Families Living in Poverty in Southeast Michigan
In our state, 25 percent of kids now live in poverty. What does it mean to grow up poor in metro Detroit? What are their hopes for the future? Local families share their reality.
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Many of the children coming to the center are thus overweight, a common health concern among children from low-income families. When Alex Plum, Baldwin's associate director for programs, first joined the center, he couldn't help but notice that many of the children would come to the center with fingers orange from eating Cheetos.
"We're working with the community now to make a culture change," he says. "We're trying to lead them through how to incorporate healthier living."
To that end, Fuller tries to incorporate yoga and other physical activity into the programs she leads at Baldwin, hoping not only to help the kids become more active but to help raise their self-esteem.
Positive self-esteem can be a challenge for the most privileged of children to develop. Poor children experiencing stressors that most adults would struggle to overcome are even more susceptible to a poor self-image.
Christina Sanders recalls feelings of shame over having too few clothes to wear growing up, an experience that absolutely affected her sense of self-worth.
"What I did have didn't fit and never matched," she recalls. "My hair was never done. I didn't want to bring attention to myself because I was so embarrassed, and, as a result, I became really introverted."
Three months behind on her rent and facing eviction, Pote laments that her children are in a similar situation. Her youngest lacks appropriate shoes for school.
"She has only flip flops," Pote says. "She has no tennis shoes, and I don't have a penny to my name."
And so Madalyn will take on the fall in sandals, and bear the stares, comments and teasing of classmates who, at her age, are sure to point it out.
It's not the first time clothing has been an issue for the Potes – and specifically little Madalyn.
"I've had to go to school in dirty clothes," says the third grader. "One of the girls in my class called me a dirty girl. I felt really bad."
Pote also worries about her oldest daughter, 16-year-old Alissa, who is feeling the stresses and strains of being a teenager compounded by her family's financial situation. Unlike her friends, Alissa hasn't been able to take driver's training, and even if she had, no wheels await her upon the course's completion. She spent her summer stuck at home watching her little brother and sister while her friends hit up the pool and enjoyed being teenagers.
"She has a lot of resentment and anger," Pote says. "She doesn't want to go to school and would prefer to do virtual home schooling, but we don't have a computer or Internet. I worry about her."
Determined it will be different for them
Taking steps to end the cycle of poverty she has always known, Christina Sanders, at 17 and pregnant with her second child, applied to be part of Lighthouse of Oakland County's PATH program. For two years, she lived in the supportive environment of PATH and prepared to live independently through the program's empowerment and life skills programming.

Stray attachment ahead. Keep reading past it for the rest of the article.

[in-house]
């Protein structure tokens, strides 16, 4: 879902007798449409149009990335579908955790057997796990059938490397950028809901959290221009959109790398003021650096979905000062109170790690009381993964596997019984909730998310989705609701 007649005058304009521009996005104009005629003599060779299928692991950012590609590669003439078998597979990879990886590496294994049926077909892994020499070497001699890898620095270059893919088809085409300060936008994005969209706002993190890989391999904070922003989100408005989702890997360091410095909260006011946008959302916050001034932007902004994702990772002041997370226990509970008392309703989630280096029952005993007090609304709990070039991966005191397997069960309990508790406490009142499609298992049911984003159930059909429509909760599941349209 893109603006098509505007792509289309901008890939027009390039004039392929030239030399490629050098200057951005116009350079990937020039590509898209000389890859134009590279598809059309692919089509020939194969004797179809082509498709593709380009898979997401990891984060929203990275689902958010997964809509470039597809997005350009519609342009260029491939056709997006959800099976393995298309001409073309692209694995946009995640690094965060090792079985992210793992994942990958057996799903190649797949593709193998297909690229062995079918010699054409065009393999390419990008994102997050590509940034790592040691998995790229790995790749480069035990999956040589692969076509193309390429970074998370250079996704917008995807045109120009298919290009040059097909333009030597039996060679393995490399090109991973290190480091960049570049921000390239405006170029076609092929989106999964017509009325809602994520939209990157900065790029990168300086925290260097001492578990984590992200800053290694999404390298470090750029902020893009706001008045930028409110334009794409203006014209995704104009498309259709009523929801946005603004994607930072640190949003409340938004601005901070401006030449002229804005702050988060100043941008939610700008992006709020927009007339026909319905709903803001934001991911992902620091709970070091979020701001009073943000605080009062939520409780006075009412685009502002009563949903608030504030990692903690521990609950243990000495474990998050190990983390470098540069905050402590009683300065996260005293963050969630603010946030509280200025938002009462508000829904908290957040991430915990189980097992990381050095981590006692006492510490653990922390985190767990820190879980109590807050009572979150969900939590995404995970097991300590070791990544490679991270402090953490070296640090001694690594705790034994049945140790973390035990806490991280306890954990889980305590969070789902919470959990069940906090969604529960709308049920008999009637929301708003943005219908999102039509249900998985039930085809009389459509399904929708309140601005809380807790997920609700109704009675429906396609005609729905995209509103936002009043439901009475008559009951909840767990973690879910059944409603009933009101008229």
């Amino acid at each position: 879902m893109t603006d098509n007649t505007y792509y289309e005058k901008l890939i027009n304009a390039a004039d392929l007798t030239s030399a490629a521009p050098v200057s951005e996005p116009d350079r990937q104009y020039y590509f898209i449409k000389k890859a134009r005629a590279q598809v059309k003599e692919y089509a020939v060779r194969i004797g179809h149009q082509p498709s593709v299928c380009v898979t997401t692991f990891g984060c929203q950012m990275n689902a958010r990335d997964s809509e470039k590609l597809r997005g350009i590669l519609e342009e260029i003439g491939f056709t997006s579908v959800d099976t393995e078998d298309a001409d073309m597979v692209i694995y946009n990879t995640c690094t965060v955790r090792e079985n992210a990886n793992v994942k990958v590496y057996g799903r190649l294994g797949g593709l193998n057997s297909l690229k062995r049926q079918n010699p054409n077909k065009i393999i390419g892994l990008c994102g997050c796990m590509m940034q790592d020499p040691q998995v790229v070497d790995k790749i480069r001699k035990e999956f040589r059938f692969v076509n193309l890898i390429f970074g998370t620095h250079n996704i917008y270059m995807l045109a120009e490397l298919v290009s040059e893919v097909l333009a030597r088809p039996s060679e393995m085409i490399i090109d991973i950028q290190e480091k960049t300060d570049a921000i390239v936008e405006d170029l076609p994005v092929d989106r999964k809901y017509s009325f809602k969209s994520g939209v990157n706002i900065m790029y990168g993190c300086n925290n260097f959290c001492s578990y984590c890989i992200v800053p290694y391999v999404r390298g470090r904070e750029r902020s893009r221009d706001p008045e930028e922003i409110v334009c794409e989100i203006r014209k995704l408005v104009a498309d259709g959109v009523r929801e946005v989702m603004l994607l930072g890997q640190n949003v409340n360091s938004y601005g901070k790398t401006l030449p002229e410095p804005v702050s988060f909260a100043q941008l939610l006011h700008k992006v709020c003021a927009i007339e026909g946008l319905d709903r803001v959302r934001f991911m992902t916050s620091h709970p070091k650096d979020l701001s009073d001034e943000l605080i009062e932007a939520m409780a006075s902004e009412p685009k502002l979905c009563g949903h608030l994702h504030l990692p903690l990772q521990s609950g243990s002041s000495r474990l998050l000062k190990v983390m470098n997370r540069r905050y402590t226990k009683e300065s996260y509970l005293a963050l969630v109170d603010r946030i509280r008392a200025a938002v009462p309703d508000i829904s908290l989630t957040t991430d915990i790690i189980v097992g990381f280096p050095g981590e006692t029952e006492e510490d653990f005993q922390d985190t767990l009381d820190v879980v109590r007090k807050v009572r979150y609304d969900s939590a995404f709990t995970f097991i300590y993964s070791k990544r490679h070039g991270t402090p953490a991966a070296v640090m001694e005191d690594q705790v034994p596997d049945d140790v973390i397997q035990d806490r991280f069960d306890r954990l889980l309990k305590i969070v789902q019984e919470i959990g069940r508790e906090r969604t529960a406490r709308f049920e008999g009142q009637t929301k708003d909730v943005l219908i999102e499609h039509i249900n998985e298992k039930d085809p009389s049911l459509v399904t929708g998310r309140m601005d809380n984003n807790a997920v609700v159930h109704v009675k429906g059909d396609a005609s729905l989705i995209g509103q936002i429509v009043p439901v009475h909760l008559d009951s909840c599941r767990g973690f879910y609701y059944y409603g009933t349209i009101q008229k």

Nowadays, Sanders can be found Monday through Friday at W.H.R.C. Elementary School in Pontiac, where she works as a building helper. Simultaneously, she is studying phlebotomy at Oakland Community College. Through PATH, she is now in her own house, where she resides with her children. Though still living below the poverty line and receiving food assistance, Sanders doesn't consider herself poor.
"Compared to where I was, what I grew up knowing, I am not poor," she says. "I am getting by. The life I had as a child, I don't want that for my children."
Treasure Moore is hopeful to land a nursing assistant or home health care position soon, so she can move her family out of the shelter and into a better life.
"I live for my children," she says. "I am living for them until they can live for themselves."
Joy Pote has signed up for full-time schooling and, like Sanders, will be studying phlebotomy. Terrified to take out yet another loan, she sees it as the only way.
"I don't even have a credit card," she says. "But my situation won't change if I don't do this."
Policy changes steepen the climb
Government programs aimed at helping struggling families during times of extreme duress have seen cuts in recent years, taking away some of the safety nets that poor families have been able to rely on in the past.
"Single women with children have typically been able to fall back on cash assistance if they were to lose their job," explains Zehnder-Merrell. "Now it's time-limited, and they can take advantage of it only for 48 months over their entire lifetime.
"And the amount of the grant that funds the cash assistance program for women with dependent children is half what it was 15 years ago. The amount has not been adjusted for inflation."
Similarly, the change in the traditional period of unemployment from 26 to 20 weeks means tough times for those struggling are likely to get tougher.
"There's much less public support for struggling families at a time when Michigan's economy is reeling, and we are adjusting to a very different world," Zehnder-Merrell says. "People can't find work without these programs in place. The next generation is bearing a big price."